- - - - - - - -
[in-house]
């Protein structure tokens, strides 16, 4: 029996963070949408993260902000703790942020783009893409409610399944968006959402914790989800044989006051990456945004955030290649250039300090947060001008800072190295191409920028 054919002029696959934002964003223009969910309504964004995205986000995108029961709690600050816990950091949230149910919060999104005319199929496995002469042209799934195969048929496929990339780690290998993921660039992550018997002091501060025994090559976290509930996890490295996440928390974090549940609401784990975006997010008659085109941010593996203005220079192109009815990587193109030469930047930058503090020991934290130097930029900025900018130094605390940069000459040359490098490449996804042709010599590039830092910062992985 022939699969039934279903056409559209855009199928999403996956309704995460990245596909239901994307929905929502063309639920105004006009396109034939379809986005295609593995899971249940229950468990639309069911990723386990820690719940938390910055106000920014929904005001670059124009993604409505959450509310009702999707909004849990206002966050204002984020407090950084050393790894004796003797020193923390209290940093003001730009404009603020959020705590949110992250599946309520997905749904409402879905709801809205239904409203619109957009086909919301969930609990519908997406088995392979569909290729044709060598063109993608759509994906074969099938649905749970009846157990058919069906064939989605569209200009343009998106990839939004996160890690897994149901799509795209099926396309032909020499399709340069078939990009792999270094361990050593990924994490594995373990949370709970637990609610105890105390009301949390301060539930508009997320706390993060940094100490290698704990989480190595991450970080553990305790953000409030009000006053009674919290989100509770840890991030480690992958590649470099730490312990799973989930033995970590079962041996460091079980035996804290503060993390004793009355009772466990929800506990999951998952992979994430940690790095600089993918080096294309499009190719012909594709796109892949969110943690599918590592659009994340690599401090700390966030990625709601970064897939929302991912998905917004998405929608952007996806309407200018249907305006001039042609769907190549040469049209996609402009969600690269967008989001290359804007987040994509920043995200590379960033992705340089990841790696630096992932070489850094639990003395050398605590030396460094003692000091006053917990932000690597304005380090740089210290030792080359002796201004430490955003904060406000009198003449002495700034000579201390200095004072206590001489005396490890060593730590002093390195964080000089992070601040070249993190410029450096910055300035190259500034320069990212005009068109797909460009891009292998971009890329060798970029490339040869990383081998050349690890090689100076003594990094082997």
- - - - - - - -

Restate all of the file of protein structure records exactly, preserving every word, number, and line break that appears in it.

[in-house]
């Protein structure tokens, strides 16, 4: 029996963070949408993260902000703790942020783009893409409610399944968006959402914790989800044989006051990456945004955030290649250039300090947060001008800072190295191409920028 054919002029696959934002964003223009969910309504964004995205986000995108029961709690600050816990950091949230149910919060999104005319199929496995002469042209799934195969048929496929990339780690290998993921660039992550018997002091501060025994090559976290509930996890490295996440928390974090549940609401784990975006997010008659085109941010593996203005220079192109009815990587193109030469930047930058503090020991934290130097930029900025900018130094605390940069000459040359490098490449996804042709010599590039830092910062992985 022939699969039934279903056409559209855009199928999403996956309704995460990245596909239901994307929905929502063309639920105004006009396109034939379809986005295609593995899971249940229950468990639309069911990723386990820690719940938390910055106000920014929904005001670059124009993604409505959450509310009702999707909004849990206002966050204002984020407090950084050393790894004796003797020193923390209290940093003001730009404009603020959020705590949110992250599946309520997905749904409402879905709801809205239904409203619109957009086909919301969930609990519908997406088995392979569909290729044709060598063109993608759509994906074969099938649905749970009846157990058919069906064939989605569209200009343009998106990839939004996160890690897994149901799509795209099926396309032909020499399709340069078939990009792999270094361990050593990924994490594995373990949370709970637990609610105890105390009301949390301060539930508009997320706390993060940094100490290698704990989480190595991450970080553990305790953000409030009000006053009674919290989100509770840890991030480690992958590649470099730490312990799973989930033995970590079962041996460091079980035996804290503060993390004793009355009772466990929800506990999951998952992979994430940690790095600089993918080096294309499009190719012909594709796109892949969110943690599918590592659009994340690599401090700390966030990625709601970064897939929302991912998905917004998405929608952007996806309407200018249907305006001039042609769907190549040469049209996609402009969600690269967008989001290359804007987040994509920043995200590379960033992705340089990841790696630096992932070489850094639990003395050398605590030396460094003692000091006053917990932000690597304005380090740089210290030792080359002796201004430490955003904060406000009198003449002495700034000579201390200095004072206590001489005396490890060593730590002093390195964080000089992070601040070249993190410029450096910055300035190259500034320069990212005009068109797909460009891009292998971009890329060798970029490339040869990383081998050349690890090689100076003594990094082997």